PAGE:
Relationships between Barrier Jet Heights, Orographic Precipitation Gradients, and Streamflow in the Northern Sierra Nevada

  • Lundquist J
  • Minder J
  • Neiman P
 et al. 
  • 56


    Mendeley users who have this article in their library.
  • 52


    Citations of this article.


The rate of precipitation increase with elevation, termed the orographic precipitation gradient (OPG), is critically important for hydrologic forecasting in mountain basins that receive both rain and snow. Here, the following are examined to see how well they are able to predict the OPG and how it changes between storms and years: 1) a linear model of orographic precipitation forced by upstream radiosonde data, 2) monthly Parameter-Elevation Regressions on Independent Slopes Model (PRISM) precipitation data, and 3) seven years of hourly wind profiler data used to identify characteristics of the Sierra barrier jet (SBJ). These are compared against 124 daily resolution (four of which also had quality controlled, hourly resolution) precipitation gauge records in the northern Sierra Nevada. All methods represent the OPG well in the mean and during a year when less than 30% of the precipitation occurred on days with SBJs. However, the linear model and PRISM do not adequately capture annual variations in the OPG during years when more than 70% of the precipitation occurred on days with SBJs. Throughout all of the years, wind profiler data indicating the height of the SBJ provided additional, and necessary, information. The OPG is negatively correlated with the height of the SBJ. The SBJ height is lower, and hence, the OPG greater when the westerly winds are stronger, with more vertical wind shear. These westerly storms result in greater increases of precipitation with elevation, which act to increase snow storage in most storms but also to increase storm runoff during warmer-than-average storms.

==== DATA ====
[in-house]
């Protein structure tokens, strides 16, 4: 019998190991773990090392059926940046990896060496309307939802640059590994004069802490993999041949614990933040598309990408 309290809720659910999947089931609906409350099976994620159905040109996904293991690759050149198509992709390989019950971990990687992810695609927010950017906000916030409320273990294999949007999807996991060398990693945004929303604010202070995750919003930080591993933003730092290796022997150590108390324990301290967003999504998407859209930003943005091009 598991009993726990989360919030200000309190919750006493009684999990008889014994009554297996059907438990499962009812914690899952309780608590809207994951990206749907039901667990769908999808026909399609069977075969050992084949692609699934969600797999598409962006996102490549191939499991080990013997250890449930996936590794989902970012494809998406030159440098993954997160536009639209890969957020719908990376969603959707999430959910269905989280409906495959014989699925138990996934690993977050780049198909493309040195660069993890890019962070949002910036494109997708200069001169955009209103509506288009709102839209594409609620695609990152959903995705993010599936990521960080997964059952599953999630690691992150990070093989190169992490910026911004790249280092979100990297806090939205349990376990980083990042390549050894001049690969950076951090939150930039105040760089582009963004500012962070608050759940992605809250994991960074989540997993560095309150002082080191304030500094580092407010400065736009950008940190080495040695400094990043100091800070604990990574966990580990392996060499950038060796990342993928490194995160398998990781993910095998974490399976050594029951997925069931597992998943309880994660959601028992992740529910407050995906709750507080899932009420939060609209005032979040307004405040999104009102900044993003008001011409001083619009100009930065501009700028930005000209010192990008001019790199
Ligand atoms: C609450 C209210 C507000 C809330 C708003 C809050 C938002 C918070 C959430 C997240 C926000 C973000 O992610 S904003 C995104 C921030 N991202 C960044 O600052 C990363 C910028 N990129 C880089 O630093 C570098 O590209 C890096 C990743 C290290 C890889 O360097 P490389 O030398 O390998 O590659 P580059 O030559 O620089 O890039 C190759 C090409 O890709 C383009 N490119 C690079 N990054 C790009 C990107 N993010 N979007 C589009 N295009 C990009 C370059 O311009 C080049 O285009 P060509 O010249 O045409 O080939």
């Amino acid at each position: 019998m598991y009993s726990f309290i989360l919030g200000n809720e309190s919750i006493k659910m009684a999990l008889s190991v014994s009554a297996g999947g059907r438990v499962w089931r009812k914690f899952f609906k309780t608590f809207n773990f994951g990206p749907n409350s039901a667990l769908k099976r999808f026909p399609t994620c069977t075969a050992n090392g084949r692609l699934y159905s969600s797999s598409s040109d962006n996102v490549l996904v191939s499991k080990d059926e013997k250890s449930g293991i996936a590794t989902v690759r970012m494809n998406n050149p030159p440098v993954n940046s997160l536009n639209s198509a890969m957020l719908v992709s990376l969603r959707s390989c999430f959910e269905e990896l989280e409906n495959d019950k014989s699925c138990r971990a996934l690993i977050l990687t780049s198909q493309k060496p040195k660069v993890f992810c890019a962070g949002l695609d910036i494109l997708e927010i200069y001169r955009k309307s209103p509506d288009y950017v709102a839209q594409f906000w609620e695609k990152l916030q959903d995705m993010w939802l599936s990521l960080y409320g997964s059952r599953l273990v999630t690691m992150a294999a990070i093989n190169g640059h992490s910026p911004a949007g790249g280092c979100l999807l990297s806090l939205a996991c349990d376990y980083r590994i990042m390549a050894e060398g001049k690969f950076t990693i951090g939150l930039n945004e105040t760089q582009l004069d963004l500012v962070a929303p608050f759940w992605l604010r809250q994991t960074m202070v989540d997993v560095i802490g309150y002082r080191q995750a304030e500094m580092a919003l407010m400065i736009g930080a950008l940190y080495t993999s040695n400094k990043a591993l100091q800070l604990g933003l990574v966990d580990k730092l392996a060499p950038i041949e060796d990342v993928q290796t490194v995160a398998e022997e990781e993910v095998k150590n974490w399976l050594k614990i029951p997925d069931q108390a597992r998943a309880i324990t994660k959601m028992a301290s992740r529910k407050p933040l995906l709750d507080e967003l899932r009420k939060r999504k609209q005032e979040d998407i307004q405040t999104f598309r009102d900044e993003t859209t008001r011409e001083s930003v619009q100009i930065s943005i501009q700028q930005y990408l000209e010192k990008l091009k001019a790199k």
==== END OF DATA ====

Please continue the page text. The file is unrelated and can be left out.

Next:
Get free article suggestions today

Mendeley saves you time finding and organizing research

Sign up here
Already have an account ?Sign in

Find this document


  • Jessica D. Lundquist

  • Justin R. Minder

  • Paul J. Neiman

  • Ellen Sukovich

Cite this document

Choose a citation style from the tabs below

Save time finding and organizing research with Mendeley

Sign up for free